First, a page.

GSA Annual Meeting in Phoenix, Arizona, USA - 2019

Paper No. 43-8
Presentation Time: 9:00 AM-5:30 PM


JONES, Adam, Geology, University of Cincinnati, 345 Clifton Court, Cincinnati, OH 45221, STURMER, Daniel M., Department of Geology, University of Cincinnati, Cincinnati, OH 45221-0013, BIDGOLI, Tandis S., Department of Geological Sciences, University of Missouri, 101 Geology Building, Columbia, MO 65211 and MÖLLER, Andreas, Department of Geology, The University of Kansas, Lawrence, KS 66045

The Oquirrh Basin is a Pennsylvanian to early Permian mixed clastic and carbonate basin in northwestern Utah. The basin is the northwestern-most expression of the Ancestral Rocky Mountains (ARM) orogeny, and locally contains up to 9 km of sediment. Depositional facies range from shelf carbonates to deep marine debrites, with a general deepening from basin initiation to the beginning of the Permian; however, the tectonic drivers for the basin are poorly constrained. Tectonic subsidence analysis was performed on 10 published stratigraphic sections across the basin. Two phases of tectonism are interpreted on either side of the basin, forming distinct depocenters during the middle Pennsylvanian and early Permian. Pennsylvanian subsidence is interpreted as a flexural response to a crustal load east of the basin coeval with the ARM, whereas Permian subsidence in the western part of the basin may be related to the uplift and unconformity sequence documented in northeastern Nevada. Unlike other ARM basins, no basin-bounding fault or highland has been identified.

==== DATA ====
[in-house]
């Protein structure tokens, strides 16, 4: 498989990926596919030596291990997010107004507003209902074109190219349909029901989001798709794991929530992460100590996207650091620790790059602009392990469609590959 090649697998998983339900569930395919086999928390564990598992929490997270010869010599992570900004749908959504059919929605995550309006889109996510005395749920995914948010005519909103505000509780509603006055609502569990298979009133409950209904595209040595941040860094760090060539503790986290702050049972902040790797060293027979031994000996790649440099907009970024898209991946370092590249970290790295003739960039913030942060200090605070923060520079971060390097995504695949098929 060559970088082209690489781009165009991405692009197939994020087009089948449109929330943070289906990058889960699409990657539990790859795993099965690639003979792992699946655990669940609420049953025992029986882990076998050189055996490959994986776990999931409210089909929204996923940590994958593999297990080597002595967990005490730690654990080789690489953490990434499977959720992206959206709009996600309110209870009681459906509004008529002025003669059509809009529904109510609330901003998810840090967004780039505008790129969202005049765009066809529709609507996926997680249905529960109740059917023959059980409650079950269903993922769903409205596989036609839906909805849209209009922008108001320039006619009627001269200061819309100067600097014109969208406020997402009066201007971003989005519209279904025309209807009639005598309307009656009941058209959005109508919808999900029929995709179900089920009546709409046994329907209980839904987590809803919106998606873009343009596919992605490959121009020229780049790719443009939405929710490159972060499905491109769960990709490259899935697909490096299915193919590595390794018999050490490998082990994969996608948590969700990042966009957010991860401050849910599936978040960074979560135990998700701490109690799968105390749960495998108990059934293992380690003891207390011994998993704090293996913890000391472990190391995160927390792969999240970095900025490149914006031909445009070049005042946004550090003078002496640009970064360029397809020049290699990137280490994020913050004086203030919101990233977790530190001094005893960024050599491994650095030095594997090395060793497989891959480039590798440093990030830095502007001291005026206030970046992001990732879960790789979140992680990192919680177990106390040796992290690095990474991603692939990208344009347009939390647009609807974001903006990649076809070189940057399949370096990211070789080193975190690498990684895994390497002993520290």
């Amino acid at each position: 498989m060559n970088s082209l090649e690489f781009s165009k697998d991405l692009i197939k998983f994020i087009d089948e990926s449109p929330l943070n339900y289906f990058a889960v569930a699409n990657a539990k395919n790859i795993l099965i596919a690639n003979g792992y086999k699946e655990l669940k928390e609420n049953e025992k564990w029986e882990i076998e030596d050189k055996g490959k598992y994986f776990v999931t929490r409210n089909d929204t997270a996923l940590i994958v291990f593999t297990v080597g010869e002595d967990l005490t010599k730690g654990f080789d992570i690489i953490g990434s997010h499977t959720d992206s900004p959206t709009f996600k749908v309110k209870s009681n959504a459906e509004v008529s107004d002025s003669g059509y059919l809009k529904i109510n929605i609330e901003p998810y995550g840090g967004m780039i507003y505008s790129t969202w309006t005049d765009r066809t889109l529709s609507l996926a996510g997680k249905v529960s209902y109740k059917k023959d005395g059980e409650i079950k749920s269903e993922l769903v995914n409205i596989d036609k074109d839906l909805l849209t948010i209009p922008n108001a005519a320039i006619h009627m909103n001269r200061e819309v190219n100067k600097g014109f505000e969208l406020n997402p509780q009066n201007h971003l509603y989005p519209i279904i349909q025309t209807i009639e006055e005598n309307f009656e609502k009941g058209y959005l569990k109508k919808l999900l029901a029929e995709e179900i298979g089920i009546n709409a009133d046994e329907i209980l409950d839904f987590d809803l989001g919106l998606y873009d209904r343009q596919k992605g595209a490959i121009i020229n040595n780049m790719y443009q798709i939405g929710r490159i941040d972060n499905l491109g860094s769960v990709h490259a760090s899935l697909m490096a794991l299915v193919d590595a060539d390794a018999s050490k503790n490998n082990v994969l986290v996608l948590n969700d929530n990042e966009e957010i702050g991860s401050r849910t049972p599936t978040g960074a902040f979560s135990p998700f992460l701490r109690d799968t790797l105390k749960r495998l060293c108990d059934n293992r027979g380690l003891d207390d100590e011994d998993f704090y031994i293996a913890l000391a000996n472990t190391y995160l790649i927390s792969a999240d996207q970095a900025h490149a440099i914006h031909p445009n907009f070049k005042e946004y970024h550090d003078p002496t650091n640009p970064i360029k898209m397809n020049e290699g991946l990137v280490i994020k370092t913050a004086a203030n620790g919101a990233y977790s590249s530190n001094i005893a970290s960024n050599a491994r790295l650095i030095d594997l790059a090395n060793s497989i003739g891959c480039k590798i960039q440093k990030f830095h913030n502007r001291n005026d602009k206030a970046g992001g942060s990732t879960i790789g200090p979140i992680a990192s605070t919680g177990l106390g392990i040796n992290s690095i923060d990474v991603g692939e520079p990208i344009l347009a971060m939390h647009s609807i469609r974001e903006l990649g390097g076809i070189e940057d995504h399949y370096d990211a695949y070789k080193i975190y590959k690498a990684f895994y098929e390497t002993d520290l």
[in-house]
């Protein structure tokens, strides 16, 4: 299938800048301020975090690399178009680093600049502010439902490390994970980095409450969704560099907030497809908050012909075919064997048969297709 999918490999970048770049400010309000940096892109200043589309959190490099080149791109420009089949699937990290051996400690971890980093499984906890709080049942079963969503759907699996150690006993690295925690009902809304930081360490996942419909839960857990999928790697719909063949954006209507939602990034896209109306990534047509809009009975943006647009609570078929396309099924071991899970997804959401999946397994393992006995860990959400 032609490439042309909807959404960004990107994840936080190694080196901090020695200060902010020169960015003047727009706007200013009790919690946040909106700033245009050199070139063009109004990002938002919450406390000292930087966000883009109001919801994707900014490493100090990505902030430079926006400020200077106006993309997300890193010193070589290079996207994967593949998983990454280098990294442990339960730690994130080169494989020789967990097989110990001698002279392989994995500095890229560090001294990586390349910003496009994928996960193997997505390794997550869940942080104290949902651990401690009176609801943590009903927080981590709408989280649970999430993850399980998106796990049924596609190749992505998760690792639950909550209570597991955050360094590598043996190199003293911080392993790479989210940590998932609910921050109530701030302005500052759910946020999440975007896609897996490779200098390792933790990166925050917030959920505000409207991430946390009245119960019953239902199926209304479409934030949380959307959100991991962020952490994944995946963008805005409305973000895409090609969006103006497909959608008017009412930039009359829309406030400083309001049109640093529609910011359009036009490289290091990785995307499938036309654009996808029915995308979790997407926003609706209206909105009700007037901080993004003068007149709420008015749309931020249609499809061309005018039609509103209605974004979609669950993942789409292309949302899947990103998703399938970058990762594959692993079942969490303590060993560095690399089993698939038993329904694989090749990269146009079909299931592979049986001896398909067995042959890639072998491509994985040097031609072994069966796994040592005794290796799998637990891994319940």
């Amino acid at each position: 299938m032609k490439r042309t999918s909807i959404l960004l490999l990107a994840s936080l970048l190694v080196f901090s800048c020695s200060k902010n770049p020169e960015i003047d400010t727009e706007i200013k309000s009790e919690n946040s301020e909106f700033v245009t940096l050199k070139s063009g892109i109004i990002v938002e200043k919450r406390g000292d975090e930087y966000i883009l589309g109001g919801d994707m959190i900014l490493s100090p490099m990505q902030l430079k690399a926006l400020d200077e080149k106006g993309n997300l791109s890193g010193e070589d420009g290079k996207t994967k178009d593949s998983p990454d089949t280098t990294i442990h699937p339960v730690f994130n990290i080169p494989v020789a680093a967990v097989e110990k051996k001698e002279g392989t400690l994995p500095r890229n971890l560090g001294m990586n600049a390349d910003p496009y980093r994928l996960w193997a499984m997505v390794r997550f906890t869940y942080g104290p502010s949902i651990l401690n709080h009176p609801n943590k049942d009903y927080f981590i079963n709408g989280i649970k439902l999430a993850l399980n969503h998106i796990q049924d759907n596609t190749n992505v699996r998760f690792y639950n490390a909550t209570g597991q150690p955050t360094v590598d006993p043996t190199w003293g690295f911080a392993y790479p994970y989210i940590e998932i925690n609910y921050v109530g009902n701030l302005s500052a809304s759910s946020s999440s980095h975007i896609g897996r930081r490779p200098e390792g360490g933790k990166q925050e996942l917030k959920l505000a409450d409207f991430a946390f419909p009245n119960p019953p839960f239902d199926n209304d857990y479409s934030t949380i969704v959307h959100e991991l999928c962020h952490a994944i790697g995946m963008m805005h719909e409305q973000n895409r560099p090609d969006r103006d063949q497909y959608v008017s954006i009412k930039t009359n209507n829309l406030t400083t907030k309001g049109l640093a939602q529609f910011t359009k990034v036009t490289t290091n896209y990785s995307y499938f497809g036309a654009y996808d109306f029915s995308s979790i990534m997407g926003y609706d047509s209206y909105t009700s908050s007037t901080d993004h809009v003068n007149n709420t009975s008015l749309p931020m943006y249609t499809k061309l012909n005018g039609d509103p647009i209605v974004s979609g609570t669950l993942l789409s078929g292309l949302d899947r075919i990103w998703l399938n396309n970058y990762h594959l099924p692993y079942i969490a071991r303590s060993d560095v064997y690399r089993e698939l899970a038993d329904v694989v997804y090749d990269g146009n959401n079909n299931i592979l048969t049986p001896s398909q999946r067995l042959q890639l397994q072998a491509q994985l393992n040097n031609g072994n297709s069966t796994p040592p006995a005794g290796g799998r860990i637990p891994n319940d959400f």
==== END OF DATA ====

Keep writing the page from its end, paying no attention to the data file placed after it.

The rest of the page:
To test links between sediment provenance and tectonism, Gazzi-Dickinson point counting and U-Pb detrital zircon geochronology were used and suggest local tectonism played only minor roles in altering dominant sedimentation patterns. Sandstone point counting showed that Oquirrh Group sandstones are compositionally mature and contain sparse feldspar or lithic grains, leading to the interpretation that sample sediments were derived from the cratonic interior or from a recycled orogenic source. Detrital zircon dating of three Pennsylvanian and three Permian samples also suggest sediment was overwhelmingly derived from multiple Laurentian basement provinces to the north and east. Published paleocurrent data indicate a prevailing southward ocean current, suggesting sediment transport from the stable Laurentian craton and Wyoming shelf to the north throughout the late Paleozoic.